“Asthma plant tea softens dry cough, releases the mucus as phlegm. It is a safe herb tea, though not recommended for pregnant women and should be taken for six consecutive days.
“Just get a handful of the plant, steep in boiling water for 15 minutes, drink freely, as the taste is pleasant. I use it at my family level. I don’t even use it for more than three days before getting immediate result.”
Speaking further on the health benefits of Euphorbia Hirta, the leader of the scientists, Prof. Ademola Ladele, said asthma plant could also be used in the treatment of gastrointestinal disorders (diarrhoea, dysentery, intestinal parasitosis) as well as bronchial and respiratory diseases (asthma, bronchitis, hay fever, flu).
“The aqueous extract from the plant exhibits anxiolytic, analgesic, antipyretic and anti-inflammatory activities; the root decoction of the plant is also beneficial for nursing mothers deficient in milk (galactagogue).
“The aqueous extract shows antioxidant effect and free radical scavenging activity. It is used to lower blood pressure, treat athletes foot, dengue fever and for production of blood platelets.
“It can also be used to relieve anxiety and stress. In South India, it is used as ear drops in the treatment of boils, sore and wounds; a decoction of the leaves induces milk flow and the leaf chewed with palm kernel for restoration of virility.
“It is also effective in treating ulcers, while the plant is also eaten as a vegetable; it is a powerful herb which should be used in moderation.
“In Benin City, the plant is pounded, mixed with palm oil and licked to treat any type of cough,” he said.
Prof. Ladele added that although the plant was reported to have anti-fertility activity, a report from Guinea revealed that the plant extract had practically no toxicity towards man and guinea pigs.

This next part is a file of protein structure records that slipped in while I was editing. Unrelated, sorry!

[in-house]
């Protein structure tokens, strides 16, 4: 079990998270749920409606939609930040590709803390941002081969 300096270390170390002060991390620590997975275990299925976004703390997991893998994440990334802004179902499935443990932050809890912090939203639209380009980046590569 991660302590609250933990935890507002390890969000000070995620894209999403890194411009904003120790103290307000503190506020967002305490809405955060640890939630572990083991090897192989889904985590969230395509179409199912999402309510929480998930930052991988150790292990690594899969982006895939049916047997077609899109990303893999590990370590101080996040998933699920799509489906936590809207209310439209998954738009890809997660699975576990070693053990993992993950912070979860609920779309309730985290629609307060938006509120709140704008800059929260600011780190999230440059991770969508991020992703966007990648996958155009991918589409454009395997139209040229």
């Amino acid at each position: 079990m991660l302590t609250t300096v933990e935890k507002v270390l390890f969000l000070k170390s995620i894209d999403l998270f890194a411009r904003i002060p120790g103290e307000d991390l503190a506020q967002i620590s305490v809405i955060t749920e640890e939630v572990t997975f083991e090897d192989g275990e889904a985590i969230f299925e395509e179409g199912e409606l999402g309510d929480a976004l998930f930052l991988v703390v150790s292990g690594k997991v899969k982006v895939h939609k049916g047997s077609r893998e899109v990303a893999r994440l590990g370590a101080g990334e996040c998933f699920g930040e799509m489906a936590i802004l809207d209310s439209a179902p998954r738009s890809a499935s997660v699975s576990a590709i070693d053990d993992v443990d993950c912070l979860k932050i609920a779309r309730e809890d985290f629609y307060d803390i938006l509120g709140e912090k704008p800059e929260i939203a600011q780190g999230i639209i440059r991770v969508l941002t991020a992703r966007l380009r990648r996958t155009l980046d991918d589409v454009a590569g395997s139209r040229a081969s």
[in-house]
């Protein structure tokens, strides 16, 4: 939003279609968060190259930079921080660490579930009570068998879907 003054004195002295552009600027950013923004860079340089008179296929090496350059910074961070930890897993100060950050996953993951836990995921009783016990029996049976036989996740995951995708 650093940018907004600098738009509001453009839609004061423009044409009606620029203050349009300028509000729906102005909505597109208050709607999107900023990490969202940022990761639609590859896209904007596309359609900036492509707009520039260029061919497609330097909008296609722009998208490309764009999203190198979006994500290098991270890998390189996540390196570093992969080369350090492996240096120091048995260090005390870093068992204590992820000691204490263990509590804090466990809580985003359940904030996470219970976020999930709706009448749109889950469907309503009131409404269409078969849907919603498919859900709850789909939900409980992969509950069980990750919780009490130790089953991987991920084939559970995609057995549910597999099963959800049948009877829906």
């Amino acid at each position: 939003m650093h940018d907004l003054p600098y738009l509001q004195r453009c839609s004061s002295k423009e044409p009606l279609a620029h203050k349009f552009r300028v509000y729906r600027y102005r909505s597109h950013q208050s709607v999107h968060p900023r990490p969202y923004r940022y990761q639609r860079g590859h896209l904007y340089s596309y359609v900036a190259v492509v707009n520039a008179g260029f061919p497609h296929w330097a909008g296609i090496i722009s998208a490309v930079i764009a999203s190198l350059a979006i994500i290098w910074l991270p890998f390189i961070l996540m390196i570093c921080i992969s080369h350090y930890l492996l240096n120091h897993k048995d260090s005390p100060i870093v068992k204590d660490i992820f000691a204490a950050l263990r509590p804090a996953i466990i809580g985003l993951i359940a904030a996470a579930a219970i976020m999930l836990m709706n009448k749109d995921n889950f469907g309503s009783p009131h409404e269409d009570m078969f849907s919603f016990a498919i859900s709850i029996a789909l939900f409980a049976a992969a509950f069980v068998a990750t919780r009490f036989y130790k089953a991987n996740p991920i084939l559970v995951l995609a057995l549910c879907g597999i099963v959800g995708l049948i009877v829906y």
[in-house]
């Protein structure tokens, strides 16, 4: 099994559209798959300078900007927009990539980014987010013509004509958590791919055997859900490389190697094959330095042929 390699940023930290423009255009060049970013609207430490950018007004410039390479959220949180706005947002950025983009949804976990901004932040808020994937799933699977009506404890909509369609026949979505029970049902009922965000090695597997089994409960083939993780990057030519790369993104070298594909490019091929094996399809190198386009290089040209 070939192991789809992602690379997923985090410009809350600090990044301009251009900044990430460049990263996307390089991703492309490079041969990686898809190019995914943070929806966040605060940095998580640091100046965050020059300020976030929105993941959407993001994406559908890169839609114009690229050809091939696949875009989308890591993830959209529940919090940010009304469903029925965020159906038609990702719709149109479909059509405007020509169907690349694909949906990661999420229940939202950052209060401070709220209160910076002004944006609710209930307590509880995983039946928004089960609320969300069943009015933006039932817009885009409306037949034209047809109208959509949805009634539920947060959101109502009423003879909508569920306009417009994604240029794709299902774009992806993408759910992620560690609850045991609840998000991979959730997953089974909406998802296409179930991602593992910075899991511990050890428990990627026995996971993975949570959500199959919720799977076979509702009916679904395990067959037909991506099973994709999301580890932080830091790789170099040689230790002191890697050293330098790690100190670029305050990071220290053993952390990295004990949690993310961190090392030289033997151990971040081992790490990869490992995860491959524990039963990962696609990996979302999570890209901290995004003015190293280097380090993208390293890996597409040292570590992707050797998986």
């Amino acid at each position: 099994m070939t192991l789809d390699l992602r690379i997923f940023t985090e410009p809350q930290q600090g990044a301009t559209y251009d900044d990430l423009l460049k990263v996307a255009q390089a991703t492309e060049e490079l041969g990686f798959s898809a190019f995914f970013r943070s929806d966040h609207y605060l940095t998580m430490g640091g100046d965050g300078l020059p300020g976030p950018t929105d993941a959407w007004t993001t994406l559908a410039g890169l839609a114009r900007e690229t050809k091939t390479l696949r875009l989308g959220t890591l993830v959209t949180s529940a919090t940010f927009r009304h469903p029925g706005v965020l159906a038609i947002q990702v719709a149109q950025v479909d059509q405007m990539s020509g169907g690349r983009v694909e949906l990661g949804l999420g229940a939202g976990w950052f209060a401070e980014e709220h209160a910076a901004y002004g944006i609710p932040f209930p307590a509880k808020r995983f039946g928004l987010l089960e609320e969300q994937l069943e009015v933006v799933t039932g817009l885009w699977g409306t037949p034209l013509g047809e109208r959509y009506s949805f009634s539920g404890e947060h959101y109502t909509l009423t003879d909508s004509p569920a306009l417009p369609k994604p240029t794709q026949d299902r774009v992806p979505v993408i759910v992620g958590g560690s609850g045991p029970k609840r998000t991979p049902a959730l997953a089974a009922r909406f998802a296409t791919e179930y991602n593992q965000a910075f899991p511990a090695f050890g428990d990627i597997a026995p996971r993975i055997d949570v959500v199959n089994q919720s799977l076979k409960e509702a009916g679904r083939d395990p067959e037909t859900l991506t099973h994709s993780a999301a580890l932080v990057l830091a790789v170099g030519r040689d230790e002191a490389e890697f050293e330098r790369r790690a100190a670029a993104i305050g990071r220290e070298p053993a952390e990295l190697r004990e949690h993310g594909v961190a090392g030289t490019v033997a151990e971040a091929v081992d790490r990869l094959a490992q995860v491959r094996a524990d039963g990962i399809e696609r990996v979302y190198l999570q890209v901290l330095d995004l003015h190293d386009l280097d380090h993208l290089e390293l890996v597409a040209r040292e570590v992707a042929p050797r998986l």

The Asthma plant appears to hold succour as first aid for victims of coronavirus in Nigeria, some of whom have been reported dying while waiting for test result or medical treatment.
It is not mere happenstance that Euphorbia Hirta grows in almost all regions of our country. As we use other herbs and spices in place of synthetic drugs for the treatment of regular ailments such as malaria, pile, etcetera, Asthma plant tea could also be used in this coronavirus emergency instead of watching victims die before getting to isolation centres or while awaiting conventional treatment.
The Nigerian Government should look inward for solutions to our problems. The efficacy of the Asthma plant and other local herbs suggested by our own scientists should be to test. That was the home-grown approach Madagascar adopted. If this pandemic doesn’t teach us the lesson to find local solutions to our challenges, then we wouldn’t have learnt anything.
Meanwhile, I drank small quantities of Asthma plant tea as a protective therapy for six days and found it beneficial. I was encouraged by its declaration by the UI scientists as non-toxic, anti-inflammatory, anti-viral and anti-fungal qualities. This greenish, reddish or purplish annual hairy plant with a slender stem may well be the antidote to the COVID-19 pandemic ravaging the world.